5. The toggle switch of claim 3, wherein said combined bushing and frame device comprises:
a two-piece molded assembly including an upper bushing part integral with said snap-in collar and a lower bushing part integral with said frame portion;
means affording telescoping of one of said bushing parts into the other bushing part;
and means securing said bushing parts rigidly to one another.
6. The toggle switch of claim 5, wherein said securing means comprises:
interfitting surfaces ultra-sonically welded together.
7. The toggle switch of claim 4, wherein said securing means comprises:
a liner on said upper bushing part snap-in secured within said lower bushing part.
8. The toggle switch of claim 5, wherein said securing means comprises:
a liner on said upper bushing part extending down through said lower bushing part and flared at its lower end to rigidly secure it therein.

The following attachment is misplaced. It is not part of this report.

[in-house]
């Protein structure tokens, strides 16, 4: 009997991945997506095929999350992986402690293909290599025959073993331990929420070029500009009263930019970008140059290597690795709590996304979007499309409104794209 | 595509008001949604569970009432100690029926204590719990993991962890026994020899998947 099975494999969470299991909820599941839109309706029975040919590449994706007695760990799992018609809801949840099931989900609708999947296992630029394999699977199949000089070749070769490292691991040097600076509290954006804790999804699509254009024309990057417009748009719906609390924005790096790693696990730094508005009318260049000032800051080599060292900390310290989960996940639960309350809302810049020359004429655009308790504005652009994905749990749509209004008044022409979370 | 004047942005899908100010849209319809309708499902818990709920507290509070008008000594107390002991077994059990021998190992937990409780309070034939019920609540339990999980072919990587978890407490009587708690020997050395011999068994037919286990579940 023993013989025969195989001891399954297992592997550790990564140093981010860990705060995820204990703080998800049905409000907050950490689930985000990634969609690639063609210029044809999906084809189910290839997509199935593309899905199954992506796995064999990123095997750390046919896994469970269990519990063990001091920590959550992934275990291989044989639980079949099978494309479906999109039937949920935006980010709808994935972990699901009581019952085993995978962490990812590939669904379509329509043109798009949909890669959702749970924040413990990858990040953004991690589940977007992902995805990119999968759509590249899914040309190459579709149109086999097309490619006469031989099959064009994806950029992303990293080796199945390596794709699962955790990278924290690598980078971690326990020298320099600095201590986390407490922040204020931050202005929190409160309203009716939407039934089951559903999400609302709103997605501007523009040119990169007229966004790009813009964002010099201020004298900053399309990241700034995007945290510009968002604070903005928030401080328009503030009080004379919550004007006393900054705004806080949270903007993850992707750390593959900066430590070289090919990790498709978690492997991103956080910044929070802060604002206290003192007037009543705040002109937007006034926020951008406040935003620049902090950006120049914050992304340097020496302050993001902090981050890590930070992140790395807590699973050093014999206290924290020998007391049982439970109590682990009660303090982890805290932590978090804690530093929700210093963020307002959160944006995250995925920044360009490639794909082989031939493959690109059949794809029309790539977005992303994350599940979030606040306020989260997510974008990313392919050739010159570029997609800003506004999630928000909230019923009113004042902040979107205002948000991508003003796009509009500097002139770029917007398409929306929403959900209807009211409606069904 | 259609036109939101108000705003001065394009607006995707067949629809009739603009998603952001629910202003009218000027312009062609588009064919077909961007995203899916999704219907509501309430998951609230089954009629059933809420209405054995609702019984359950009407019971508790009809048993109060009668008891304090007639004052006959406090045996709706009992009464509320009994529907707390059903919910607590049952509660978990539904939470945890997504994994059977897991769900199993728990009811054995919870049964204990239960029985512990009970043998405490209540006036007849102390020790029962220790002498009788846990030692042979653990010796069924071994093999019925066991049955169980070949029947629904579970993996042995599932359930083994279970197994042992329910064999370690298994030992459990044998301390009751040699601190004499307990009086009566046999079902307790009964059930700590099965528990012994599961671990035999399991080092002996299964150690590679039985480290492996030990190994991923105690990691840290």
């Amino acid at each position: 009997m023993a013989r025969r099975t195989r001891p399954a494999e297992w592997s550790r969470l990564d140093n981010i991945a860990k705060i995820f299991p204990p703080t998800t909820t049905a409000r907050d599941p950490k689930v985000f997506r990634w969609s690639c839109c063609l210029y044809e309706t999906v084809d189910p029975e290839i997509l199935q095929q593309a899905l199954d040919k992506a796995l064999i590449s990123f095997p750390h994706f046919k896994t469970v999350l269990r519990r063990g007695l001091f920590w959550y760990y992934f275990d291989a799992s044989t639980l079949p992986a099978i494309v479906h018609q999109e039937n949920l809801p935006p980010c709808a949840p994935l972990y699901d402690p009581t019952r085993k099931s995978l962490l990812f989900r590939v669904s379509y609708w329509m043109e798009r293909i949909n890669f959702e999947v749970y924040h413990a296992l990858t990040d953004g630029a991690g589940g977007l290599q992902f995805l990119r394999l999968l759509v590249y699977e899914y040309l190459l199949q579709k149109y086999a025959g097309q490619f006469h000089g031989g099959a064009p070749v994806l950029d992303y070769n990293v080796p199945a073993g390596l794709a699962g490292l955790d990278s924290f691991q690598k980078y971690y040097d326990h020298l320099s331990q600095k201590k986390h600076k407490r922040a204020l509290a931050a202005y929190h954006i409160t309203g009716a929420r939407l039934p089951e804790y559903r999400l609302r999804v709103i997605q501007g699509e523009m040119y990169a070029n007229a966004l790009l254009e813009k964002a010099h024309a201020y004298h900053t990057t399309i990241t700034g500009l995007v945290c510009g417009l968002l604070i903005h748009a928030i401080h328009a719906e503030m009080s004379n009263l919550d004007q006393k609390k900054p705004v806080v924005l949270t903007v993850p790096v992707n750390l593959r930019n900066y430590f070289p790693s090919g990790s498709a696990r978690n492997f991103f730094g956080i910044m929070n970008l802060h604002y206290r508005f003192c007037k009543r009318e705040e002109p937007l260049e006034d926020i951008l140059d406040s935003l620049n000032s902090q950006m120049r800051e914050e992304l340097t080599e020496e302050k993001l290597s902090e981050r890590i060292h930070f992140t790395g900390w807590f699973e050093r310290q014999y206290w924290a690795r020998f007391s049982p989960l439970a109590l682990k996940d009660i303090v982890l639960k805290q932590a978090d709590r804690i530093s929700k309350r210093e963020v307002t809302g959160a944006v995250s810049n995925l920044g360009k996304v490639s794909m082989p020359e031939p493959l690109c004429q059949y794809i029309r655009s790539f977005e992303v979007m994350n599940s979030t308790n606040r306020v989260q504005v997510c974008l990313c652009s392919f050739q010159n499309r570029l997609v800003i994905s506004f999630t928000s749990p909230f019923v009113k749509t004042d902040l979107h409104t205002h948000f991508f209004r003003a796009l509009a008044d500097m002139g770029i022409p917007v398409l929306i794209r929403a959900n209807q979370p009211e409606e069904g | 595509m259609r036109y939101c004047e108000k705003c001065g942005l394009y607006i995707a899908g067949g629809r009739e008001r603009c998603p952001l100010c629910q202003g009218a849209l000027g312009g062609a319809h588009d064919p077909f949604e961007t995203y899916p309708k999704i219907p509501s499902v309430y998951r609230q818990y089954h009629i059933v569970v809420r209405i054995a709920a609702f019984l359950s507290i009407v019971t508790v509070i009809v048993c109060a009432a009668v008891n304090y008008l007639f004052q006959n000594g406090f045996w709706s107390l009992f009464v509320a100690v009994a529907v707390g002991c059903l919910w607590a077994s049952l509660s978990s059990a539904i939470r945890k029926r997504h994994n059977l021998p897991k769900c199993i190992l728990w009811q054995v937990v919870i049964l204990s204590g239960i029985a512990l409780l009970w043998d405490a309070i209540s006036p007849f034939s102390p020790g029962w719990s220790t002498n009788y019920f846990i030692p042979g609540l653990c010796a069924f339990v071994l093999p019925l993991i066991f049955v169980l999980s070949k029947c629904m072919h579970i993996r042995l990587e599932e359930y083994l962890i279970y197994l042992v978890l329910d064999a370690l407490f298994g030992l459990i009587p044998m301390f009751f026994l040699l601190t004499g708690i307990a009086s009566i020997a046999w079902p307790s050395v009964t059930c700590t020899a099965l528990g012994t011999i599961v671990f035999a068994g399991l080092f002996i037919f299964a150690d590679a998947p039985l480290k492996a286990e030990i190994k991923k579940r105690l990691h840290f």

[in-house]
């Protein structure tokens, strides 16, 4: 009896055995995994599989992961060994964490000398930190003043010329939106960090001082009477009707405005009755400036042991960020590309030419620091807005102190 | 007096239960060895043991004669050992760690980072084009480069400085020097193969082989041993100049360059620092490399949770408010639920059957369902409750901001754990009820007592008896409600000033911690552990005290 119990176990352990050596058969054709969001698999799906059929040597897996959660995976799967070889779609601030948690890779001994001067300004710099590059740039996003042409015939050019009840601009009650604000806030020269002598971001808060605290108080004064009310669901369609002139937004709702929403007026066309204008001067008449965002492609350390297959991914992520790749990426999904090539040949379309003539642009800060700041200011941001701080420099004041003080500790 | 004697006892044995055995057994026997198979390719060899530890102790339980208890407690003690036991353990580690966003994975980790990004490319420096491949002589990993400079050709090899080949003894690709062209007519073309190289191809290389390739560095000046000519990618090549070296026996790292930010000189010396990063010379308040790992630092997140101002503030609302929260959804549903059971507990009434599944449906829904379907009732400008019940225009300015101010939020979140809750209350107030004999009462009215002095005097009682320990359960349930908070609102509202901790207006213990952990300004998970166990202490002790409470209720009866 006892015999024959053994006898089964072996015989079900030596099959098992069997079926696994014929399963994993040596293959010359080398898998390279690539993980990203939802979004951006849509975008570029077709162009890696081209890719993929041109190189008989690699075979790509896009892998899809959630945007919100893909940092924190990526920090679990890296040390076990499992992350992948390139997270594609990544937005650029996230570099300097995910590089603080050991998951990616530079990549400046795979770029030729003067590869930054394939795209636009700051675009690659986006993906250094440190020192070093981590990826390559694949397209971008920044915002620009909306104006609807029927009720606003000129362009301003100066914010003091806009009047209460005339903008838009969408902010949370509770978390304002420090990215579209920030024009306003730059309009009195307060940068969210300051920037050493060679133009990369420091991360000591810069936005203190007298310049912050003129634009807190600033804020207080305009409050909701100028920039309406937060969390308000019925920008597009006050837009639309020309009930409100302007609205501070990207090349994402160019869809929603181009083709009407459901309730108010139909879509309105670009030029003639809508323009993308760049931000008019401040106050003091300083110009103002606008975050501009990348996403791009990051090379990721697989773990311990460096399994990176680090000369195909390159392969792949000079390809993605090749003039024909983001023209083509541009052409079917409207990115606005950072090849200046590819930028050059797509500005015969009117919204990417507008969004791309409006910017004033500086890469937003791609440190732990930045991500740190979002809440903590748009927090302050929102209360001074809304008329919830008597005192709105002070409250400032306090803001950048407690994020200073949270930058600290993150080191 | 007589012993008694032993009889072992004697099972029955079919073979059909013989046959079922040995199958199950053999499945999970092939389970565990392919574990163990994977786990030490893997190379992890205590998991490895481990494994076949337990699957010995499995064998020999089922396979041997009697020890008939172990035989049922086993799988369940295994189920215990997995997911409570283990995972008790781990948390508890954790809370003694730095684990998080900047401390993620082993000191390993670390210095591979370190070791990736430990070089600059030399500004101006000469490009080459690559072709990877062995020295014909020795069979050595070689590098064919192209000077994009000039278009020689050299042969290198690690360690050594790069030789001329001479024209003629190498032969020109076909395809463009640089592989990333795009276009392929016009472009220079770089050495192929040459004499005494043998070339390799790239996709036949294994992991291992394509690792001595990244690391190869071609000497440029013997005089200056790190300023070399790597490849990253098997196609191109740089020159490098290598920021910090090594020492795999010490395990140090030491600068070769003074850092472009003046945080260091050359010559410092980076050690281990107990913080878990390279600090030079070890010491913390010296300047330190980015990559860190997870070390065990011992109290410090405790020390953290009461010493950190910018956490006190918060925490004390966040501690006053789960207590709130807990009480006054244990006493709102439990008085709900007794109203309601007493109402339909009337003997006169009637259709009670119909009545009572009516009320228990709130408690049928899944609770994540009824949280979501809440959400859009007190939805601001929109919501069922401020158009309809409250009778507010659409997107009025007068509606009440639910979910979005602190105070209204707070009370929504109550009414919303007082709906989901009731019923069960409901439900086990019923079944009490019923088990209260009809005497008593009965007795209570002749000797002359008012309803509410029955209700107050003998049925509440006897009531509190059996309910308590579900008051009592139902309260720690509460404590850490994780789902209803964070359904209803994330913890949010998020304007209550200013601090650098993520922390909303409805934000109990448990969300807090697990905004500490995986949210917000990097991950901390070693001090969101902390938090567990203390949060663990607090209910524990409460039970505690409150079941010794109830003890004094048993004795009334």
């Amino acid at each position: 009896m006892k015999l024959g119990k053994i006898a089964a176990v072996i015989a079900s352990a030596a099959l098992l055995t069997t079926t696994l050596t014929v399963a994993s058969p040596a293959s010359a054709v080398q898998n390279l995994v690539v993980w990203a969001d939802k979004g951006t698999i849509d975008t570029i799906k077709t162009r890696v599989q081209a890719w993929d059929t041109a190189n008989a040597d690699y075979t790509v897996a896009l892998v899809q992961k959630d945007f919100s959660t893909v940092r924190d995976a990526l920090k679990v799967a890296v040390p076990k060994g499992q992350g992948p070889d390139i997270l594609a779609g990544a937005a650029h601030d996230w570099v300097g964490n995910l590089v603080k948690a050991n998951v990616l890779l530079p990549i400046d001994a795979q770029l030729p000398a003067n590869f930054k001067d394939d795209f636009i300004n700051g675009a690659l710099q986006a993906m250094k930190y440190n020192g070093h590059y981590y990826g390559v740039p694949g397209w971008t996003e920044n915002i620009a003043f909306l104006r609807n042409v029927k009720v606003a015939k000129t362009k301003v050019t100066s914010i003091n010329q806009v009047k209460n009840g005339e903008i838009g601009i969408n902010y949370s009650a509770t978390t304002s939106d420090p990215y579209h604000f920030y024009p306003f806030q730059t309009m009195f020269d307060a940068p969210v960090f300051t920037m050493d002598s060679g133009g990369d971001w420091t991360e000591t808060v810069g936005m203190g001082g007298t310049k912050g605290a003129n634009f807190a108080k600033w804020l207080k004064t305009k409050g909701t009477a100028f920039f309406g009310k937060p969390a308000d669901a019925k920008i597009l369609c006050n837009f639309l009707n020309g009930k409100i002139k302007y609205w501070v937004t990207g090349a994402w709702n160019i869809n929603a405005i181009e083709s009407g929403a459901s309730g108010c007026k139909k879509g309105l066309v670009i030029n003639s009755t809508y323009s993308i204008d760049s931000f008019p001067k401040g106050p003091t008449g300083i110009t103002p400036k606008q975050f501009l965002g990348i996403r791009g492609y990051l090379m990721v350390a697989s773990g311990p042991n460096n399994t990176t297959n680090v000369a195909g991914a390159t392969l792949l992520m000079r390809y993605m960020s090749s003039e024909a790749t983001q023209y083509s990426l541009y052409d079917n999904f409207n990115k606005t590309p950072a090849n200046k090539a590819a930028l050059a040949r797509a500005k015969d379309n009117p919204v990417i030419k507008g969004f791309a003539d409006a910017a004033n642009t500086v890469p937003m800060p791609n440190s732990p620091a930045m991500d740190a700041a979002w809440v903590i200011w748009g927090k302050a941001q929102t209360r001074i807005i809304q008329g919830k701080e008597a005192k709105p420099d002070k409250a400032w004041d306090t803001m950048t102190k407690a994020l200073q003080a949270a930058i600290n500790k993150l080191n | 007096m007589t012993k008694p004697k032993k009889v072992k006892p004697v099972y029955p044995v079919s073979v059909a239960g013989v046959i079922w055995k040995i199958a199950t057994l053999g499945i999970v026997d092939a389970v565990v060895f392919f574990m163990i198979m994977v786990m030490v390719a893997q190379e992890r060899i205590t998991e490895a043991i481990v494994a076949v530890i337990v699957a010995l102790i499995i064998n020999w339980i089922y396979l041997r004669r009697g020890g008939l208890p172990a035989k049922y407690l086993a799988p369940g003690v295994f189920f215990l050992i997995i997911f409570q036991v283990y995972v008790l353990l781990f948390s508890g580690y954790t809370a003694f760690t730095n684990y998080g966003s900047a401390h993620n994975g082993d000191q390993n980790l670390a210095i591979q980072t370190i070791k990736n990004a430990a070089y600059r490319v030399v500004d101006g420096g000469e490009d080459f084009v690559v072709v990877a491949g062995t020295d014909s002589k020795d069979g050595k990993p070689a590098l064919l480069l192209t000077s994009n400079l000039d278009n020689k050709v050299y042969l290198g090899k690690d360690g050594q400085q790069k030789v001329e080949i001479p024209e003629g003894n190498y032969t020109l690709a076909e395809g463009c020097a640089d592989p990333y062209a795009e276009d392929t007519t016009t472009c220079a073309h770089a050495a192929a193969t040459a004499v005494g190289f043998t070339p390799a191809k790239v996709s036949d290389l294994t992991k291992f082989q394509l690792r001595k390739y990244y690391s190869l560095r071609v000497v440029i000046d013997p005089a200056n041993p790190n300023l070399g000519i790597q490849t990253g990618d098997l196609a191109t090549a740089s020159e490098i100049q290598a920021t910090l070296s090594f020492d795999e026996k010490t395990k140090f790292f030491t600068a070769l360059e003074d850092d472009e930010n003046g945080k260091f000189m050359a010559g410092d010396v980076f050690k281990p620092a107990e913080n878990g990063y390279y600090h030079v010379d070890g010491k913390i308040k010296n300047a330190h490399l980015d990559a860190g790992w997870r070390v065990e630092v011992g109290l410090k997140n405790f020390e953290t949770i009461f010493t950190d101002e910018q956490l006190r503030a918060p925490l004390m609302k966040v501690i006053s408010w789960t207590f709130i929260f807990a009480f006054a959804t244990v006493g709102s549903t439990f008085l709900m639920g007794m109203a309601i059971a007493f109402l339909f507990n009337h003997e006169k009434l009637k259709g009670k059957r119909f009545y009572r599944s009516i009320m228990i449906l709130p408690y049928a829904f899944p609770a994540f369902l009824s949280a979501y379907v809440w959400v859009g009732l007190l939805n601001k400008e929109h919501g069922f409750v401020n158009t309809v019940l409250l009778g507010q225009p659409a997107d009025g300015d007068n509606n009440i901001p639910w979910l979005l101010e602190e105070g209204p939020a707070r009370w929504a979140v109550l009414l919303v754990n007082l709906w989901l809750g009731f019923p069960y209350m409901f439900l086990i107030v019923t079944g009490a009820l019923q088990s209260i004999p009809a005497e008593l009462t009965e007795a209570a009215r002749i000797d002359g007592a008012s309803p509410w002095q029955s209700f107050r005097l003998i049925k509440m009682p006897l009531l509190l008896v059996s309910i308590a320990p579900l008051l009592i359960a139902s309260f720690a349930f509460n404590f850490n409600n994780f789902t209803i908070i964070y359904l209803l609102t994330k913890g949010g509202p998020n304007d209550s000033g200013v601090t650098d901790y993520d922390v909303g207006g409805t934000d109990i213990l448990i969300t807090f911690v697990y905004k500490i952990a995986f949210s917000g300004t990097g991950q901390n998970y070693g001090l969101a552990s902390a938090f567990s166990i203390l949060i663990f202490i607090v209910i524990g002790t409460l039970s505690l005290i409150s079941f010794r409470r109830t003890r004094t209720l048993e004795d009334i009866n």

9. The toggle switch of claim 3, wherein said combined bushing and frame device comprises:
a two-piece plastic molded assembly including an upper bushing part integral with said snap-in collar and having a bore therethrough and a lower bushing part integral with said frame portion and having a bore therethrough;
interfitting portions affording alignment of said upper and lower bushing parts so that said bores provide a toggle lever opening therethrough;
means securing said bushing parts rigidly to one another;
and a constriction in said opening forming a pivotal seat for an enlarged intermediate portion of the toggle lever.
10. The method of making a combined plastic bushing and frame for a toggle switch comprising:
molding a one-piece bushing and frame wherein the frame has a cover for the switch base and a pair of legs for embracing the switch base and the bushing has a thin radial flange around the tip thereof;
and forming said flange into a peripheral flared collar around the bushing so that it can be squeezed through the hole in the mounting panel and will spread whereby its rim will catch against the front surface of the panel.
11. The method of making a combined plastic bushing and frame for a toggle switch comprising:
molding the bushing and frame in two pieces including:
an upper bushing part having an integral peripheral snap-in collar therearound;